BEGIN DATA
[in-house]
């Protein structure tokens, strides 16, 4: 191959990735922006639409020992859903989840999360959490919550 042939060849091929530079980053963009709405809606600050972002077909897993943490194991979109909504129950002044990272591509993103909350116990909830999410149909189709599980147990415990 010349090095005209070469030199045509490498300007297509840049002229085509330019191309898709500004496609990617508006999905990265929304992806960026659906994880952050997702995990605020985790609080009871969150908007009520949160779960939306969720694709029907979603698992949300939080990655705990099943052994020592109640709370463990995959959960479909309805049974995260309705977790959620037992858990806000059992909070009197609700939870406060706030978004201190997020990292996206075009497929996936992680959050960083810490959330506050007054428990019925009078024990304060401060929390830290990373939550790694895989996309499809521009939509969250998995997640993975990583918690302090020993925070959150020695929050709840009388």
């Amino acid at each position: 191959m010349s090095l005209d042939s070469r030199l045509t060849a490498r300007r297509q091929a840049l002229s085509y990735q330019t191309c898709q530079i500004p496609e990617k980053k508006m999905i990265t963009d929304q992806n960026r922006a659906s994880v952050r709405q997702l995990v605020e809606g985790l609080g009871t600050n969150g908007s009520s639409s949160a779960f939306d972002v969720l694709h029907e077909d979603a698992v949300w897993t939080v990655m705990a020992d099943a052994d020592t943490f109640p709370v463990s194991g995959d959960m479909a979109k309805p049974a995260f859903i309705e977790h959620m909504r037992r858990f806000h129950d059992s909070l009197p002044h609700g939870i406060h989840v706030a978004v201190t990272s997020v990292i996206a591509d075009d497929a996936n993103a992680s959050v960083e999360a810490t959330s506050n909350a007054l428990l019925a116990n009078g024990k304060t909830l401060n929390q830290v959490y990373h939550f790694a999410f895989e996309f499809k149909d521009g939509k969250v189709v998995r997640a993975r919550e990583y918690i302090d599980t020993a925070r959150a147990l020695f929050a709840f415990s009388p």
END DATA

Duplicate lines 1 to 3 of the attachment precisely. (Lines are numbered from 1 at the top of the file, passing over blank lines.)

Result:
[in-house]
């Protein structure tokens, strides 16, 4: 191959990735922006639409020992859903989840999360959490919550 042939060849091929530079980053963009709405809606600050972002077909897993943490194991979109909504129950002044990272591509993103909350116990909830999410149909189709599980147990415990 010349090095005209070469030199045509490498300007297509840049002229085509330019191309898709500004496609990617508006999905990265929304992806960026659906994880952050997702995990605020985790609080009871969150908007009520949160779960939306969720694709029907979603698992949300939080990655705990099943052994020592109640709370463990995959959960479909309805049974995260309705977790959620037992858990806000059992909070009197609700939870406060706030978004201190997020990292996206075009497929996936992680959050960083810490959330506050007054428990019925009078024990304060401060929390830290990373939550790694895989996309499809521009939509969250998995997640993975990583918690302090020993925070959150020695929050709840009388």
């Amino acid at each position: 191959m010349s090095l005209d042939s070469r030199l045509t060849a490498r300007r297509q091929a840049l002229s085509y990735q330019t191309c898709q530079i500004p496609e990617k980053k508006m999905i990265t963009d929304q992806n960026r922006a659906s994880v952050r709405q997702l995990v605020e809606g985790l609080g009871t600050n969150g908007s009520s639409s949160a779960f939306d972002v969720l694709h029907e077909d979603a698992v949300w897993t939080v990655m705990a020992d099943a052994d020592t943490f109640p709370v463990s194991g995959d959960m479909a979109k309805p049974a995260f859903i309705e977790h959620m909504r037992r858990f806000h129950d059992s909070l009197p002044h609700g939870i406060h989840v706030a978004v201190t990272s997020v990292i996206a591509d075009d497929a996936n993103a992680s959050v960083e999360a810490t959330s506050n909350a007054l428990l019925a116990n009078g024990k304060t909830l401060n929390q830290v959490y990373h939550f790694a999410f895989e996309f499809k149909d521009g939509k969250v189709v998995r997640a993975r919550e990583y918690i302090d599980t020993a925070r959150a147990l020695f929050a709840f415990s009388p």